SBS will cache lookups. the idea is that you can minimize network traffic if the SBS server can resolve the llokups. If it can't, then it will forward it to your ISPs DNS servers as configured in the DNS properties.

          I might be looking in the wrong place because I don't see a forwarders tab. How do I get to the dns service properties?

          edit: OK, I just found the forwarders and there are two of them set to my isp's dns so I don't know what the problem is.
          Last edited by noRulez43; 31st October 2006, 17:30.

          Comment


          • #6
            Re: Sbs And Dns

            UTFW is like RTFM, but refers Using The Flippin Wizard !
            In Administrattive tools open DNS Server. On the name of the server, rt-click/Properties. There you will find the forwarders tab but UTFW (The CEICW - configure e-mail and internet connection wizard) will do it for you if you say using a router and it asks you the ISP DNS servers.
            As I stated previously, turn OFF DHCP on the router, turn ON DHCP on the SBS.
            TIA

            Steven Teiger [SBS-MVP(2003-2009)]
            http://www.wintra.co.il/
            sigpic
            Iím honoured to have been selected for the SMB 150 list for 2013. This is the third time in succession (no logo available for 2011) that I have been honoured with this award.

            We donít stop playing because we grow old, we grow old because we stop playing.

            Comment


            • #7
              Re: Sbs And Dns

              Originally posted by teiger View Post
              UTFW is like RTFM, but refers Using The Flippin Wizard !
              In Administrattive tools open DNS Server. On the name of the server, rt-click/Properties. There you will find the forwarders tab but UTFW (The CEICW - configure e-mail and internet connection wizard) will do it for you if you say using a router and it asks you the ISP DNS servers.
              As I stated previously, turn OFF DHCP on the router, turn ON DHCP on the SBS.

              Oh, I see. Well, I already UTFM then. I double-checked and both dns servers are in there for forwarders. The only thing I haven't done is started using the SBS as the DHCP server because I don't have all the users migrated over yet. I still have no internet access on the server though, which seems strange seeing as how everything was working just fine a few days ago.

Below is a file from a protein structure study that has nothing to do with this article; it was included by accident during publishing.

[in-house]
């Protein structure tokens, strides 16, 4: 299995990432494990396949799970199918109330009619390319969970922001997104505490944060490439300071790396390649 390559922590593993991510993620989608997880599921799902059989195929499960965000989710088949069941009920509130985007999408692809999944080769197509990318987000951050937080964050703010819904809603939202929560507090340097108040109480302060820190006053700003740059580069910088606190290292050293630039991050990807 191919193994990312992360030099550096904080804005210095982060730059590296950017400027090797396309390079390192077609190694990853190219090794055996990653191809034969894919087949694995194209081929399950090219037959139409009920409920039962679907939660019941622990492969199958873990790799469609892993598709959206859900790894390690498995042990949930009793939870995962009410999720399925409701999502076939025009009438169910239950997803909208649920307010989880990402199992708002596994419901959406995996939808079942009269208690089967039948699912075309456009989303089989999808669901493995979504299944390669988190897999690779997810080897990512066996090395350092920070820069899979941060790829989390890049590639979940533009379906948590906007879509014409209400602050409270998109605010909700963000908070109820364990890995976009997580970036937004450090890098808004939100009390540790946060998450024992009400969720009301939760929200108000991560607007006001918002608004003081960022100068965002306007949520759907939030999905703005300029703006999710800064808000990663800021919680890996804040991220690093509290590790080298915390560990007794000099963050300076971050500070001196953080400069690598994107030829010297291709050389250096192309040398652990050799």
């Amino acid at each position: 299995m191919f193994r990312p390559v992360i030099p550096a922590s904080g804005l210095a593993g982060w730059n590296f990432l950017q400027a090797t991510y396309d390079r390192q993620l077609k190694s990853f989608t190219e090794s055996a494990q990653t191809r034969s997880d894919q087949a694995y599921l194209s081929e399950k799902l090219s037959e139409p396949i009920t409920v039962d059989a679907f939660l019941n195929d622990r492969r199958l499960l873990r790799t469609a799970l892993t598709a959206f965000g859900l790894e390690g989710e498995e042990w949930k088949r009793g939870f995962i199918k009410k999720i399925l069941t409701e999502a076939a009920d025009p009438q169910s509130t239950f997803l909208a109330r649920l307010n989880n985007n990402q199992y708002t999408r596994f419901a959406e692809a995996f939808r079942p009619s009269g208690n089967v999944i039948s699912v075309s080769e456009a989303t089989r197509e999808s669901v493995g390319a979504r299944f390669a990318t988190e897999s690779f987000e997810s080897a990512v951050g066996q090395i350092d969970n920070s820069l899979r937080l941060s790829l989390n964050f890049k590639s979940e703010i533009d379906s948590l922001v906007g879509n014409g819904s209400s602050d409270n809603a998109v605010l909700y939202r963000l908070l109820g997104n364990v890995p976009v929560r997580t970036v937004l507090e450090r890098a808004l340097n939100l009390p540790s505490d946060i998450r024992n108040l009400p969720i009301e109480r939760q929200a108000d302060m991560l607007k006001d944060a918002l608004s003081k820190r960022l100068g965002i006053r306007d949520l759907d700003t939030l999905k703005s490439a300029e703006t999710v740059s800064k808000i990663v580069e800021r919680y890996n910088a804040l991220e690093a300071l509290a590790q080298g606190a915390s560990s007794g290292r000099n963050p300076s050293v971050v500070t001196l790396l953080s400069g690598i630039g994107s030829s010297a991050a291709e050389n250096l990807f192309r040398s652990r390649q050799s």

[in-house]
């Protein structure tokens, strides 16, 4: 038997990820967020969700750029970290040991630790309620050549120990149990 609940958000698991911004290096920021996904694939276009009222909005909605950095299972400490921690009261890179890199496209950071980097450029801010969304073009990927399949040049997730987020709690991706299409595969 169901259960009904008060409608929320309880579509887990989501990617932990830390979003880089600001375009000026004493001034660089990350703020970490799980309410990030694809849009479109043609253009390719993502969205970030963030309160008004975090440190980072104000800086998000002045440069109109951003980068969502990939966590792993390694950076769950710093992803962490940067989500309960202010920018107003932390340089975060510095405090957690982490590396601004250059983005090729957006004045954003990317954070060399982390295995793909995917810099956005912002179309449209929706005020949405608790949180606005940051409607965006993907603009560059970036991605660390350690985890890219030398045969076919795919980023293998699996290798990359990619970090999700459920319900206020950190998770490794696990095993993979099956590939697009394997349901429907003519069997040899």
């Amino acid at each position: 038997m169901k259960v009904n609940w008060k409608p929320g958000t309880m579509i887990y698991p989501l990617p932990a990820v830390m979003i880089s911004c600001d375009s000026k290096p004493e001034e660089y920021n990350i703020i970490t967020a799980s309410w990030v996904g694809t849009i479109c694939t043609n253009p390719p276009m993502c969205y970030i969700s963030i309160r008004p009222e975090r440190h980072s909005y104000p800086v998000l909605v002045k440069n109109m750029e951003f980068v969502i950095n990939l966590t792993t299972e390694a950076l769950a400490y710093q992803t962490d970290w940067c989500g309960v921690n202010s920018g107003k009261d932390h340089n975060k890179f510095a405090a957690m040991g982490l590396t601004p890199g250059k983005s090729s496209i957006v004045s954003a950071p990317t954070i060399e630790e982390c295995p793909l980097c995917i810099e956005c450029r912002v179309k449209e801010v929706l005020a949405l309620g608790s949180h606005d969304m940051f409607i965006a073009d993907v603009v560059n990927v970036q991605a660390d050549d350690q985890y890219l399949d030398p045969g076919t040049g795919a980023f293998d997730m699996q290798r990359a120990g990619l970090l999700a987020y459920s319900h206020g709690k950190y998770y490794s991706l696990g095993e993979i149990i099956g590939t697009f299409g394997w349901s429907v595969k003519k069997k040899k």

Comment


              • #8
                Re: Sbs And Dns

                You said:

                "So I should take off dhcp on the router and assign all PCs a static ip address?"

                Nope. You've got it all wrong. (It's nice to be able to say that)

                You have two issues going on here - one is your DNS and the other is your DHCP.

                Let's start with DNS. When any of your workstations or when your Server tries to find a domain IP address (such as www.petri.com) you want that PC or Server to first ask the closest DNS server. That closest server would be your SBS server. If it knows the correct IP, then the web page is accessed in the least amount of time.

                But your SBS Server may have never accessed www.petri.com before, or the DNS cache may have been flushed after a certain amount of time. So if your SBS server gets a request for www.petri.com and doesn't know the answer, it gets to make a call to another DNS server outside your network. The closest DNS server outside your network is one of the DNS servers that your ISP provides for you.

                So in your DNS configuration, you add one or more DNS "forwarders" to your DNS configuration.

                When the SBS server looks up an address, it keeps that address stored in cache memory for a while, so if you keep looking up the same web page your DNS server will already have the answer.

                ====

                The second problem is DHCP - You don't want both your SBS server and your router fighting with each other over who is the boss. Besides, you have more control over the SBS characteristics of DHCP.

                You have all your PCs get their IP address, default gateway, WINS server, and DNS server information from the DHCP scope properties on the SBS server.

                You name the SBS server itself as the primary DNS server and the WINS server.

                Here's what I like to do for a class C network: (an internal network that has 255.255.255.0 as a subnet mask)